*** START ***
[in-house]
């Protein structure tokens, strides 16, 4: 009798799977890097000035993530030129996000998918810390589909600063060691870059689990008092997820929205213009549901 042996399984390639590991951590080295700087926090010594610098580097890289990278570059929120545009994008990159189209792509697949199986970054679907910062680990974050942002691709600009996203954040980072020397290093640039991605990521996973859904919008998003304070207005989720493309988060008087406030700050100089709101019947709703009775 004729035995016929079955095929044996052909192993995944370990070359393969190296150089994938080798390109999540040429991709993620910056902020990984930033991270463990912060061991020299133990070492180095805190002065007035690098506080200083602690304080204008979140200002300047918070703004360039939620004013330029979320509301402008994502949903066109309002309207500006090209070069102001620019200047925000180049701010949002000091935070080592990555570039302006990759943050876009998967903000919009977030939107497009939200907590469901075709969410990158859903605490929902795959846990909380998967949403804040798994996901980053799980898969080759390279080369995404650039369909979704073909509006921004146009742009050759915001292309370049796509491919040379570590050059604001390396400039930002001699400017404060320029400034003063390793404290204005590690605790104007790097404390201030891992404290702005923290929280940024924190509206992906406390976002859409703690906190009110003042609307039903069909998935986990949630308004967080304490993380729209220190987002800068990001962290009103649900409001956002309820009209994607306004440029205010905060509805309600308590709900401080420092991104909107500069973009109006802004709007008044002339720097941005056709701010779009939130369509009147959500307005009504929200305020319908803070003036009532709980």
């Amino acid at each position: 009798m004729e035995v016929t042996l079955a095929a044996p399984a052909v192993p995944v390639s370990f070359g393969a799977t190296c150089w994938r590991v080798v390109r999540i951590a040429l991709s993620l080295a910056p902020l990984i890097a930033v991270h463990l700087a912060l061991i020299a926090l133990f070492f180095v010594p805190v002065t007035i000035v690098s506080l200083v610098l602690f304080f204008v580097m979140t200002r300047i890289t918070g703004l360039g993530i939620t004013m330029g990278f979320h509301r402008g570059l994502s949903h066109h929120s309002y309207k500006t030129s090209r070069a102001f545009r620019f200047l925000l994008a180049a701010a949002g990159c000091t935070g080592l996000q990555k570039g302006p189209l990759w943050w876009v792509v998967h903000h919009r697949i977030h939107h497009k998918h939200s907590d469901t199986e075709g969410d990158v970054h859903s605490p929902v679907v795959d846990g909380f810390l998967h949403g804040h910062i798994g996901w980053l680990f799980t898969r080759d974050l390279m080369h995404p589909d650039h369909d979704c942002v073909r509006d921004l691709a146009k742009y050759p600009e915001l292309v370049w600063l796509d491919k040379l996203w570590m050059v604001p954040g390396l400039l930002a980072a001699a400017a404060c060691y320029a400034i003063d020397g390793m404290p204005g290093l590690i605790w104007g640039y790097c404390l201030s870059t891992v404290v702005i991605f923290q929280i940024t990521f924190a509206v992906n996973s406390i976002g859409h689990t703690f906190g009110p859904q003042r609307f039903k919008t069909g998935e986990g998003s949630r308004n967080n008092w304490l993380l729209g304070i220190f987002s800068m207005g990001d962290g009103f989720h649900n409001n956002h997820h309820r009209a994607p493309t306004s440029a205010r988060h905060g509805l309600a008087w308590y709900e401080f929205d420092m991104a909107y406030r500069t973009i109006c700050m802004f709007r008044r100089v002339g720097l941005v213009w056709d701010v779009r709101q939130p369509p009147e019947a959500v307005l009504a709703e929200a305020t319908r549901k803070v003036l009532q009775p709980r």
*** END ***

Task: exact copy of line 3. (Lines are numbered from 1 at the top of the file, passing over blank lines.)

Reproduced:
């Amino acid at each position: 009798m004729e035995v016929t042996l079955a095929a044996p399984a052909v192993p995944v390639s370990f070359g393969a799977t190296c150089w994938r590991v080798v390109r999540i951590a040429l991709s993620l080295a910056p902020l990984i890097a930033v991270h463990l700087a912060l061991i020299a926090l133990f070492f180095v010594p805190v002065t007035i000035v690098s506080l200083v610098l602690f304080f204008v580097m979140t200002r300047i890289t918070g703004l360039g993530i939620t004013m330029g990278f979320h509301r402008g570059l994502s949903h066109h929120s309002y309207k500006t030129s090209r070069a102001f545009r620019f200047l925000l994008a180049a701010a949002g990159c000091t935070g080592l996000q990555k570039g302006p189209l990759w943050w876009v792509v998967h903000h919009r697949i977030h939107h497009k998918h939200s907590d469901t199986e075709g969410d990158v970054h859903s605490p929902v679907v795959d846990g909380f810390l998967h949403g804040h910062i798994g996901w980053l680990f799980t898969r080759d974050l390279m080369h995404p589909d650039h369909d979704c942002v073909r509006d921004l691709a146009k742009y050759p600009e915001l292309v370049w600063l796509d491919k040379l996203w570590m050059v604001p954040g390396l400039l930002a980072a001699a400017a404060c060691y320029a400034i003063d020397g390793m404290p204005g290093l590690i605790w104007g640039y790097c404390l201030s870059t891992v404290v702005i991605f923290q929280i940024t990521f924190a509206v992906n996973s406390i976002g859409h689990t703690f906190g009110p859904q003042r609307f039903k919008t069909g998935e986990g998003s949630r308004n967080n008092w304490l993380l729209g304070i220190f987002s800068m207005g990001d962290g009103f989720h649900n409001n956002h997820h309820r009209a994607p493309t306004s440029a205010r988060h905060g509805l309600a008087w308590y709900e401080f929205d420092m991104a909107y406030r500069t973009i109006c700050m802004f709007r008044r100089v002339g720097l941005v213009w056709d701010v779009r709101q939130p369509p009147e019947a959500v307005l009504a709703e929200a305020t319908r549901k803070v003036l009532q009775p709980r």